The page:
Speeches (Lines) for Rosencrantz
in "Hamlet"

Total: 48

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# Act, Scene, Line
(Click to see in context)
Speech text

1

II,2,1110

Both your Majesties
Might, by the sovereign power you have of us,
Put your dread pleasures more into command
Than to entreaty.

2

II,2,1323

[to Polonius] God save you, sir!

3

II,2,1326

My most dear lord!

4

II,2,1329

As the indifferent children of the earth.

5

II,2,1333

Neither, my lord.

6

II,2,1339

None, my lord, but that the world's grown honest.

7

II,2,1346

Then is the world one.

8

II,2,1349

We think not so, my lord.

9

II,2,1352

Why, then your ambition makes it one. 'Tis too narrow for your
mind.

10

II,2,1359

Truly, and I hold ambition of so airy and light a quality that
it is but a shadow's shadow.

11

II,2,1364

[with Guildenstern] We'll wait upon you.

12

II,2,1369

To visit you, my lord; no other occasion.

13

II,2,1379

To what end, my lord?

14

II,2,1385

[aside to Guildenstern] What say you?

15

II,2,1404

My lord, there was no such stuff in my thoughts.

16

II,2,1406

To think, my lord, if you delight not in man, what lenten
entertainment the players shall receive from you. We coted them
on the way, and hither are they coming to offer you service.

17

II,2,1416

Even those you were wont to take such delight in, the
tragedians of the city.

18

II,2,1420

I think their inhibition comes by the means of the late
innovation.

19

II,2,1424

No indeed are they not.

20

II,2,1426

Nay, their endeavour keeps in the wonted pace; but there is,
sir, an eyrie of children, little eyases, that cry out on the top
of question and are most tyrannically clapp'd for't. These are now
the fashion, and so berattle the common stages (so they call
them) that many wearing rapiers are afraid of goosequills and
dare scarce come thither.

21

II,2,1438

Faith, there has been much to do on both sides; and the nation
holds it no sin to tarre them to controversy. There was, for a
while, no money bid for argument unless the poet and the player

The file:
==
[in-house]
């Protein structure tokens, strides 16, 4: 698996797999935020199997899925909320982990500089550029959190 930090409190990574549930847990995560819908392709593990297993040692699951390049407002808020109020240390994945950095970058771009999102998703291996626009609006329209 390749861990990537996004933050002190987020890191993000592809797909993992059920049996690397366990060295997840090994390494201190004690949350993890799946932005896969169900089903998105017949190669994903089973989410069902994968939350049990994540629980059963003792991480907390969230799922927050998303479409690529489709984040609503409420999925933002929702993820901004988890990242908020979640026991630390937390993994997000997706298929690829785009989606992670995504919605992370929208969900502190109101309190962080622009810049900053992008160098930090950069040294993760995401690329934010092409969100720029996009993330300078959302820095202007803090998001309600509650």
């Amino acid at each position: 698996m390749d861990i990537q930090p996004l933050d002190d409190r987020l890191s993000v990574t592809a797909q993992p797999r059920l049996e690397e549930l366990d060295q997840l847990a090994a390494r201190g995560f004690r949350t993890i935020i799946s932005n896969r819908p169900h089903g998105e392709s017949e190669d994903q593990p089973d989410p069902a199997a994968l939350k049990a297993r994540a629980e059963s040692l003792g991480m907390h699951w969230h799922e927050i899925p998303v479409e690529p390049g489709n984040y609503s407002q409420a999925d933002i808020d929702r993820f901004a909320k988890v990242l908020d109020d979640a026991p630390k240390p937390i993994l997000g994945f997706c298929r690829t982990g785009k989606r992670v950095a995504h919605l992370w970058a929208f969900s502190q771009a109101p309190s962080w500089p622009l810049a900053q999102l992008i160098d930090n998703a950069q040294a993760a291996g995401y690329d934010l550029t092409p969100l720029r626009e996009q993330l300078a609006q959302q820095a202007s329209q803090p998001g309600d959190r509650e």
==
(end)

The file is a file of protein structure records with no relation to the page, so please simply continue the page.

went to cuffs in the question.

22

II,2,1445

Ay, that they do, my lord- Hercules and his load too.

23

II,2,1467

Happily he's the second time come to them; for they say an old
man is twice a child.

24

II,2,1619

Good my lord!

25

III,1,1687

He does confess he feels himself distracted,
But from what cause he will by no means speak.

26

III,1,1694

Most like a gentleman.

27

III,1,1696

Niggard of question, but of our demands
Most free in his reply.

28

III,1,1700

Madam, it so fell out that certain players
We o'erraught on the way. Of these we told him,
And there did seem in him a kind of joy
To hear of it. They are here about the court,
And, as I think, they have already order
This night to play before him.

29

III,1,1713

We shall, my lord.

30

III,2,1927

[with Guildenstern] We will, my lord.

31

III,2,1988

Ay, my lord. They stay upon your patience.

32

III,2,2209

Then thus she says: your behaviour hath struck her into
amazement and admiration.

33

III,2,2213

She desires to speak with you in her closet ere you go to bed.

34

III,2,2216

My lord, you once did love me.

35

III,2,2218

Good my lord, what is your cause of distemper? You do surely
bar the door upon your own liberty, if you deny your griefs to
your friend.

36

III,2,2222

How can that be, when you have the voice of the King himself
for your succession in Denmark?

37

III,3,2288

The single and peculiar life is bound
With all the strength and armour of the mind
To keep itself from noyance; but much more
That spirit upon whose weal depends and rests
The lives of many. The cesse of majesty
Dies not alone, but like a gulf doth draw
What's near it with it. It is a massy wheel,
Fix'd on the summit of the highest mount,
To whose huge spokes ten thousand lesser things
Are mortis'd and adjoin'd; which when it falls,
Each small annexment, petty consequence,
Attends the boist'rous ruin. Never alone
Did the king sigh, but with a general groan.

38

III,3,2304

[with Guildenstern] We will haste us.

39

IV,2,2682

What have you done, my lord, with the dead body?

40

IV,2,2684

Tell us where 'tis, that we may take it thence
And bear it to the chapel.

41

IV,2,2687

Believe what?

42

IV,2,2691

Take you me for a sponge, my lord?

43

IV,2,2698

I understand you not, my lord.

44

IV,2,2700

My lord, you must tell us where the body is and go with us to
the King.

45

IV,3,2721

Where the dead body is bestow'd, my lord,
We cannot get from him.

46

IV,3,2724

Without, my lord; guarded, to know your pleasure.

47

IV,3,2726

Ho, Guildenstern! Bring in my lord.

48

IV,4,2818

Will't please you go, my lord?

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